Pink Eye (conjunctivitis)
Pink eye, or conjunctivitis is very common. The conjunctiva is the membrane forming the moist lining of the eyelids. It is more exposed to the exterior environment than any other part of the body and therefore open to more microorganisms than any other membrane in the body. There is also a thin layer of conjunctiva covering the surface of the cornea. If it becomes infected, conjunctivitis is the result.
Self Help & Tips
- Get Vitamins & Supplements
for Conjunctiva Support.
- Eat yogurt which combats bacterial infections.
- Use yogurt as a soothing compress.
- Vitamin A is especially valuable for health in skin and membrane tissues
- Conjunctivis can be triggered by a vitamin B2 deficiency
- See our recommendations for healthy vision
- See all ocular support vitamins & supplements
Pink eye infection generally starts in one eye and easily spreads to the other eye. Red, irritated eyes result that go away in three days to a week. If the symptoms last longer than that you should see your eye doctor. This is important because if the infection enters the cornea (the transparent surface of the eyeball) little cloudy areas can develop that may harm your vision.
Some symptoms of conjunctivitis include:
- red, irritated eyes
- morning "glued" eyelids, from night discharges
- sensitivity to light
- feeling of itchiness
- feeling of griminess
Some cases are caused by bacteria, such as pneumococcus, staphylococcus or streptococcus, although allergies and some viruses can also cause conjunctivitis.
Pink eye can also be caused by the adenovirus, which spreads by many means including swimming pools and wet towels.
This condition which occurs only seasonally and is thought to be an allergic disorder. Patients experiencing conjunctivitis only during allergy seasons often have other family members with allergy related conditions such as asthma or hay fever. It is more common in boys than girls, and more common under 20 years old. It occurs most often in the summer in hot climates.
Some people are susceptible to allergic conjunctivitis brought on by use of drugs: (see info on drugs that harm the eyes for a more complete list of harmful drugs)
- Antibiotics - topical eye antibiotics are sometimes have the
side effect of causing an allergic reaction of pink or red eye. Oral antibiotics or those given intravenously for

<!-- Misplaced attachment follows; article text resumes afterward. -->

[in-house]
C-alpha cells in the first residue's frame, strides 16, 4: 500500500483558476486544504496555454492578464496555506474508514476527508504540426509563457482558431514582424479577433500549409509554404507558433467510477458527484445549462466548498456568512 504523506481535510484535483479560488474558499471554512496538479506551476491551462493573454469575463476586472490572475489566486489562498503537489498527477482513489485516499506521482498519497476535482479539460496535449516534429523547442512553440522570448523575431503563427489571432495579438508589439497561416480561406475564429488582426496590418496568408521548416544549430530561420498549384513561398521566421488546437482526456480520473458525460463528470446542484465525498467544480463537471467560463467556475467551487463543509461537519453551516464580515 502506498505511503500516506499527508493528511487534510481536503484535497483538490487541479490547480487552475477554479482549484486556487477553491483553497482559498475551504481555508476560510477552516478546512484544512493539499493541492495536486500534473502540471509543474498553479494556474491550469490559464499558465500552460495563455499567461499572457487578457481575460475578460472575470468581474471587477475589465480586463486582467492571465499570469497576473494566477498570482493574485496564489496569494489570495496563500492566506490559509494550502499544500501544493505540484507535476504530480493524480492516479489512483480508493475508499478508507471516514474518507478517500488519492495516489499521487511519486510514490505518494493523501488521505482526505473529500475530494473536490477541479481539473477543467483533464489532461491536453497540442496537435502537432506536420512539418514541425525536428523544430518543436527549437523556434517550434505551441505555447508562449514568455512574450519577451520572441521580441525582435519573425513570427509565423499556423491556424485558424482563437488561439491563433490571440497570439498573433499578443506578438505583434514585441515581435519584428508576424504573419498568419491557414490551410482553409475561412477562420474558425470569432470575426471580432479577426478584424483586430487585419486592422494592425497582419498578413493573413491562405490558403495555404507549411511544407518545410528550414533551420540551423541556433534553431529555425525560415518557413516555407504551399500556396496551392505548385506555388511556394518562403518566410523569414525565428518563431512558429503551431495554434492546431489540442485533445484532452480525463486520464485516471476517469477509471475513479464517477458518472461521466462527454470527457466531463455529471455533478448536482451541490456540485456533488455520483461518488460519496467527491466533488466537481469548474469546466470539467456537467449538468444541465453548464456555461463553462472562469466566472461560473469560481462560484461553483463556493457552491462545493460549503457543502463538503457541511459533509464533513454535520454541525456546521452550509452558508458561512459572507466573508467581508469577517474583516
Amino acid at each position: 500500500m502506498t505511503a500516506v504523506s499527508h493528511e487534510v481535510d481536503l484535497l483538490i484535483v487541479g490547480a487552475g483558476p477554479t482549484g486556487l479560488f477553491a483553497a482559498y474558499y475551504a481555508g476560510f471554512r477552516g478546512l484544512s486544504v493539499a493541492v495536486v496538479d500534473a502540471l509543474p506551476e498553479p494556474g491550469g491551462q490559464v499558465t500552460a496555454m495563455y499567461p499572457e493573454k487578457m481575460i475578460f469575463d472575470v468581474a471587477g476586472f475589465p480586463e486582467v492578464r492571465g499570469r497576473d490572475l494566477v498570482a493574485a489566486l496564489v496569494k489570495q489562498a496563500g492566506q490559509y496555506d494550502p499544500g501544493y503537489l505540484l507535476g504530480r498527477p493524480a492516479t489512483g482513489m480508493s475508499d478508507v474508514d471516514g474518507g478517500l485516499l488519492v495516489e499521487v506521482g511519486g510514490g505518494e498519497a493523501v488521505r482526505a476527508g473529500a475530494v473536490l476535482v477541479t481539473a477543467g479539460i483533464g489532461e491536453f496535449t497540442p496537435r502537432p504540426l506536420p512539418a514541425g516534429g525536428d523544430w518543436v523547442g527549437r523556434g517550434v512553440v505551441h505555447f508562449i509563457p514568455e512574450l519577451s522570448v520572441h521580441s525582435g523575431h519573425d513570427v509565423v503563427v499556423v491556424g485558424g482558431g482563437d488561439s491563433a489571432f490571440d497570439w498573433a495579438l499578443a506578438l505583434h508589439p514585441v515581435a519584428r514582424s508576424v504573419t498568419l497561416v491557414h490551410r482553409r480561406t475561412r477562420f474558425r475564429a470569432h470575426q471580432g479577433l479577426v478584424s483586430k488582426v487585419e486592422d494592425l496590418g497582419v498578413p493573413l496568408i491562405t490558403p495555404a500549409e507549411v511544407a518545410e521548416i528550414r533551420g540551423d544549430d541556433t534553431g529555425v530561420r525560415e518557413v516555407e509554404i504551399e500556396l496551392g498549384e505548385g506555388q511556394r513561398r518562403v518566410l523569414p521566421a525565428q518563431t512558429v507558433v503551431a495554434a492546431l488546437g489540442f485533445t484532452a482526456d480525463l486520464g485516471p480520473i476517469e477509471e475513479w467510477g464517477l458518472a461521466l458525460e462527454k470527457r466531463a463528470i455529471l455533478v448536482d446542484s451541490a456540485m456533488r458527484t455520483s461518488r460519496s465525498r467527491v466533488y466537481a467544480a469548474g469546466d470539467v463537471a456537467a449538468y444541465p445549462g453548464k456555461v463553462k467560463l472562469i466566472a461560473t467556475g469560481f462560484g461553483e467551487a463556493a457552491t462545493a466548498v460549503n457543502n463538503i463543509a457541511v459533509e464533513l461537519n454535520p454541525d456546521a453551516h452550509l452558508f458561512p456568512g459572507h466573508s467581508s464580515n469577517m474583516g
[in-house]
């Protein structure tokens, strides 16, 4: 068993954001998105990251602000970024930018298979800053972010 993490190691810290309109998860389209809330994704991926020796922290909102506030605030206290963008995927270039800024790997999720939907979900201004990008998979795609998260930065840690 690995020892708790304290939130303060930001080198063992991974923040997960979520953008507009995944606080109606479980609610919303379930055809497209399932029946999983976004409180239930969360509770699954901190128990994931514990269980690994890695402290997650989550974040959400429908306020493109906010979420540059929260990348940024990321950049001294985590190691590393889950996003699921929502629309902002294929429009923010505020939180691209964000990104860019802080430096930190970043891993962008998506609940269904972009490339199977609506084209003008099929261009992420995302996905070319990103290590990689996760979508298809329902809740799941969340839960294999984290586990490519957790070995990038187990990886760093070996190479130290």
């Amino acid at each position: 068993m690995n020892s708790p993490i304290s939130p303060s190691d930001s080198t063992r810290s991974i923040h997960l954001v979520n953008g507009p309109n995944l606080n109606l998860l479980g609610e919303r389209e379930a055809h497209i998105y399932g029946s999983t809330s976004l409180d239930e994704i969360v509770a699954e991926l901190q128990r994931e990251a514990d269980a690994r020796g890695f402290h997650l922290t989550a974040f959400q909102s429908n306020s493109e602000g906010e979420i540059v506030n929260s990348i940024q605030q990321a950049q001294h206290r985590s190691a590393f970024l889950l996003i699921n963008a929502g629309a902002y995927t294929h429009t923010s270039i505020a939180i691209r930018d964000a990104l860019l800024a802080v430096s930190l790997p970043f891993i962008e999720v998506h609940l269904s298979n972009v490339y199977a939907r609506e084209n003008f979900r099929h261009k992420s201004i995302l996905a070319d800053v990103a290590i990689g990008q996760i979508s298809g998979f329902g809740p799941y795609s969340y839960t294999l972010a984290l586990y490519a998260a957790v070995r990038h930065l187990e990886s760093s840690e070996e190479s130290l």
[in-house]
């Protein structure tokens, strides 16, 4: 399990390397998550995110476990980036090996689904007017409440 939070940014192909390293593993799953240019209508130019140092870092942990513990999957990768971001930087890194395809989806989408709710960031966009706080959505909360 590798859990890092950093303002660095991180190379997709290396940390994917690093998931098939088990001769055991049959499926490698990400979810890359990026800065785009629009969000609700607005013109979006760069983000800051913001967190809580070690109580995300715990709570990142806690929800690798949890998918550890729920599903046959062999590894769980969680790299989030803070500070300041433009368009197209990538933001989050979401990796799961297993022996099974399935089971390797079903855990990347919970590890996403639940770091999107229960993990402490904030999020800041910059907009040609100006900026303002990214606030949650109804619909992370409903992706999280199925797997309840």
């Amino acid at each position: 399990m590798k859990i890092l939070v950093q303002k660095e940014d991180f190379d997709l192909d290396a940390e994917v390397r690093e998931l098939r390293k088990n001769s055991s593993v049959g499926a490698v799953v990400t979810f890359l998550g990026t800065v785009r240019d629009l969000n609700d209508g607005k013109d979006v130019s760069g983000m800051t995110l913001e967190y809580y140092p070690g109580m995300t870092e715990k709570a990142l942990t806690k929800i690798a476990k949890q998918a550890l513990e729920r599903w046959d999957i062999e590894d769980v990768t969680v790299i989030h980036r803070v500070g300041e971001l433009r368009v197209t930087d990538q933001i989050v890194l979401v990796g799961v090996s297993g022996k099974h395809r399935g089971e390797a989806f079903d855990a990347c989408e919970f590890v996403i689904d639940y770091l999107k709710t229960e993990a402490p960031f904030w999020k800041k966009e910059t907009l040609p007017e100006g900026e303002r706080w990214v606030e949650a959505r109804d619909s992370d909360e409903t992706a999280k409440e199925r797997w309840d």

bacterial infections can also cause symptoms in some people.
- Synthetic penicillins (amoxicillin and ampicillin)- one may experience some mild pink eye or red eye, itching and dryness. In rare cases they may cause blood vessel hemorrhages in the conjunctiva and in the retina
- Tetracycline - in addition to pinkness or redness, one might experience light sensitivity and blurred vision
- Sulfonamides - many people are allergic to "sulfa drugs". This can cause blurred vision, light sensitivity and hemorrhages in the eye.
- Note: Whenever taking antibiotics make sure you take probiotics such as acidophilus or bifidus and vitamin C to help ward off some of the side effects of the antibiotics.
Conventional medicine usually prescribes sulfa-based eyedrops once other potential problems have been ruled out. These usually work within three days. If not, broad-spectrum antibiotics are prescribed. In the case of a virus, not much can be done. An old time traditional treatment was a 1% silver nitrate or 5% povidone/iodine solution to help eliminate the virus-infected cells by exfoliating the surface of the eye, as well as killing the virus itself.
Diet & Nutrition
Certain nutrient-providing herbs such as Burdock, Forsythia, Goldenseal and Echinacea may help reduce the symptoms of conjunctivitis.
- See vitamins & supplements that support eyelid health
- Eat yogurt. The acidophilus in yogurt combats the bacterial infection. For that reason, we also suggest acidophilus supplements. Eat 1/2 cup of yogurt with the live cultures three times a day or take an acidophilus supplement (with about six billion live or probiotic organisms) three times a day.
- Yogurt can also be used in a soothing compress to the eyes. You don't need to put the yogurt directly in your eyes, but instead, use it in a compress.
- Vitamin A: Vitamin A is especially important in promoting health in all skin and membrane tissues, including the conjunctiva of the eyelids.
- Vitamin B Complex: Conjunctivis can be triggered by a vitamin B2 deficiency, but supplementing with the entire B complex can increase the availability of vitamin B2 without inducing deficiencies of the other B vitamins.
- Diet & lifestyle protocol - see our recommendations for preventing eye disease for detailed information about that which can help or harm your vision and health.
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